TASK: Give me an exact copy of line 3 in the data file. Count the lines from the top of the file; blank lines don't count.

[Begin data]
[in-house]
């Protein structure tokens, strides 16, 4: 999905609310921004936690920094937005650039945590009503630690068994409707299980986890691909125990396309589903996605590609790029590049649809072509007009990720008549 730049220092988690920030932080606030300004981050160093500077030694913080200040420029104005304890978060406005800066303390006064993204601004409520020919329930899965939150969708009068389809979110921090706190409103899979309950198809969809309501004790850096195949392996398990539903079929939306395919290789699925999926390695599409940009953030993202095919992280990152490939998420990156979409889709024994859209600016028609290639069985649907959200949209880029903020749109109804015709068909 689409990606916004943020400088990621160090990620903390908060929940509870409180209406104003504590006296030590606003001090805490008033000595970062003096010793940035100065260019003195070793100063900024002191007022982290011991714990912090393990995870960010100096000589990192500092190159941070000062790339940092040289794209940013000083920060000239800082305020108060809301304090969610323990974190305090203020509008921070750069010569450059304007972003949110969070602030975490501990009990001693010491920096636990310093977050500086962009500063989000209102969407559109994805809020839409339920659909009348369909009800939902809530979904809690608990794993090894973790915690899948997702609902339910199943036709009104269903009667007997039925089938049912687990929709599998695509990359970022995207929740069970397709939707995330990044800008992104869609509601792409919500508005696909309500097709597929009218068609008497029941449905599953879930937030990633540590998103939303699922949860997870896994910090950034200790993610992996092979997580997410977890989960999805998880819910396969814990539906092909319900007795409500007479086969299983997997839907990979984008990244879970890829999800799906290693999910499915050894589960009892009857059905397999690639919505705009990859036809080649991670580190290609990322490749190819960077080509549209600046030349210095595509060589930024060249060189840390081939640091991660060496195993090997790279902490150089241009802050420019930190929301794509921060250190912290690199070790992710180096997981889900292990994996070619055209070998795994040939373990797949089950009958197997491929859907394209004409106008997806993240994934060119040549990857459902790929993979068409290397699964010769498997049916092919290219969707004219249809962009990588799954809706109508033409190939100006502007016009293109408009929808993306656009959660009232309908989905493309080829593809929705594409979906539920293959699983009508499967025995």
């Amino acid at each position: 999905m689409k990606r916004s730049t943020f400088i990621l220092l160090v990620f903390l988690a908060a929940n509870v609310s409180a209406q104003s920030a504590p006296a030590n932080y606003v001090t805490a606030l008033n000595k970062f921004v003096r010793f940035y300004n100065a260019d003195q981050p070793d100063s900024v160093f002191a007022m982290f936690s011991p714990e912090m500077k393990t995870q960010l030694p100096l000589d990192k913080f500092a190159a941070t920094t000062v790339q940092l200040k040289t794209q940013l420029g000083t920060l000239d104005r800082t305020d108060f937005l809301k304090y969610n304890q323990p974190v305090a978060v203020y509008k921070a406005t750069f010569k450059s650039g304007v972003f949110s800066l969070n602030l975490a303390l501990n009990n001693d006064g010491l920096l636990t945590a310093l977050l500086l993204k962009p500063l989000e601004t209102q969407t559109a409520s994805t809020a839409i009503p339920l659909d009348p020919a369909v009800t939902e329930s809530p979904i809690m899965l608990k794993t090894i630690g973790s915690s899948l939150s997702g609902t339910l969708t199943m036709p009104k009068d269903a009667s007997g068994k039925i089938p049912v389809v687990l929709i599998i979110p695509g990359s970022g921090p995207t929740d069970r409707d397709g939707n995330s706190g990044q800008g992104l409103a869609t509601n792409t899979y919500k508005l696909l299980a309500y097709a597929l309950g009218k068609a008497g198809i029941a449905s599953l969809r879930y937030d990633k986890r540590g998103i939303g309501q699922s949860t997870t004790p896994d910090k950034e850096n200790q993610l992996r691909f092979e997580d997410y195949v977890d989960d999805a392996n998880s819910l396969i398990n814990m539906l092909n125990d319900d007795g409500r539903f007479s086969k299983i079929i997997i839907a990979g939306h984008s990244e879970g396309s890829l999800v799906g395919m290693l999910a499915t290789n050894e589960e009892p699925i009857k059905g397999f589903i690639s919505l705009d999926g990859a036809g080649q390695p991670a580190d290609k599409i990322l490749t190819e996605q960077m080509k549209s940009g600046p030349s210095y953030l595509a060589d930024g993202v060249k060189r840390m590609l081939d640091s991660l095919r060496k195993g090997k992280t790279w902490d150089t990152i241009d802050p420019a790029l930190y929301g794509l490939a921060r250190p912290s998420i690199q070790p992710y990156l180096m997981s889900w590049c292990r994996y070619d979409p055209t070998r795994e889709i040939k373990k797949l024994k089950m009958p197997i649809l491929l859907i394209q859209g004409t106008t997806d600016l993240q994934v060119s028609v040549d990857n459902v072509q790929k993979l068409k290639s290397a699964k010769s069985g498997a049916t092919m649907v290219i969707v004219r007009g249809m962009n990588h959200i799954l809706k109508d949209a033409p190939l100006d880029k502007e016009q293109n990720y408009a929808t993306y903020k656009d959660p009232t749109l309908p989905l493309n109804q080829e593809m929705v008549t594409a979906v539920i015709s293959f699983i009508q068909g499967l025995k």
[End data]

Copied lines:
């Amino acid at each position: 999905m689409k990606r916004s730049t943020f400088i990621l220092l160090v990620f903390l988690a908060a929940n509870v609310s409180a209406q104003s920030a504590p006296a030590n932080y606003v001090t805490a606030l008033n000595k970062f921004v003096r010793f940035y300004n100065a260019d003195q981050p070793d100063s900024v160093f002191a007022m982290f936690s011991p714990e912090m500077k393990t995870q960010l030694p100096l000589d990192k913080f500092a190159a941070t920094t000062v790339q940092l200040k040289t794209q940013l420029g000083t920060l000239d104005r800082t305020d108060f937005l809301k304090y969610n304890q323990p974190v305090a978060v203020y509008k921070a406005t750069f010569k450059s650039g304007v972003f949110s800066l969070n602030l975490a303390l501990n009990n001693d006064g010491l920096l636990t945590a310093l977050l500086l993204k962009p500063l989000e601004t209102q969407t559109a409520s994805t809020a839409i009503p339920l659909d009348p020919a369909v009800t939902e329930s809530p979904i809690m899965l608990k794993t090894i630690g973790s915690s899948l939150s997702g609902t339910l969708t199943m036709p009104k009068d269903a009667s007997g068994k039925i089938p049912v389809v687990l929709i599998i979110p695509g990359s970022g921090p995207t929740d069970r409707d397709g939707n995330s706190g990044q800008g992104l409103a869609t509601n792409t899979y919500k508005l696909l299980a309500y097709a597929l309950g009218k068609a008497g198809i029941a449905s599953l969809r879930y937030d990633k986890r540590g998103i939303g309501q699922s949860t997870t004790p896994d910090k950034e850096n200790q993610l992996r691909f092979e997580d997410y195949v977890d989960d999805a392996n998880s819910l396969i398990n814990m539906l092909n125990d319900d007795g409500r539903f007479s086969k299983i079929i997997i839907a990979g939306h984008s990244e879970g396309s890829l999800v799906g395919m290693l999910a499915t290789n050894e589960e009892p699925i009857k059905g397999f589903i690639s919505l705009d999926g990859a036809g080649q390695p991670a580190d290609k599409i990322l490749t190819e996605q960077m080509k549209s940009g600046p030349s210095y953030l595509a060589d930024g993202v060249k060189r840390m590609l081939d640091s991660l095919r060496k195993g090997k992280t790279w902490d150089t990152i241009d802050p420019a790029l930190y929301g794509l490939a921060r250190p912290s998420i690199q070790p992710y990156l180096m997981s889900w590049c292990r994996y070619d979409p055209t070998r795994e889709i040939k373990k797949l024994k089950m009958p197997i649809l491929l859907i394209q859209g004409t106008t997806d600016l993240q994934v060119s028609v040549d990857n459902v072509q790929k993979l068409k290639s290397a699964k010769s069985g498997a049916t092919m649907v290219i969707v004219r007009g249809m962009n990588h959200i799954l809706k109508d949209a033409p190939l100006d880029k502007e016009q293109n990720y408009a929808t993306y903020k656009d959660p009232t749109l309908p989905l493309n109804q080829e593809m929705v008549t594409a979906v539920i015709s293959f699983i009508q068909g499967l025995k």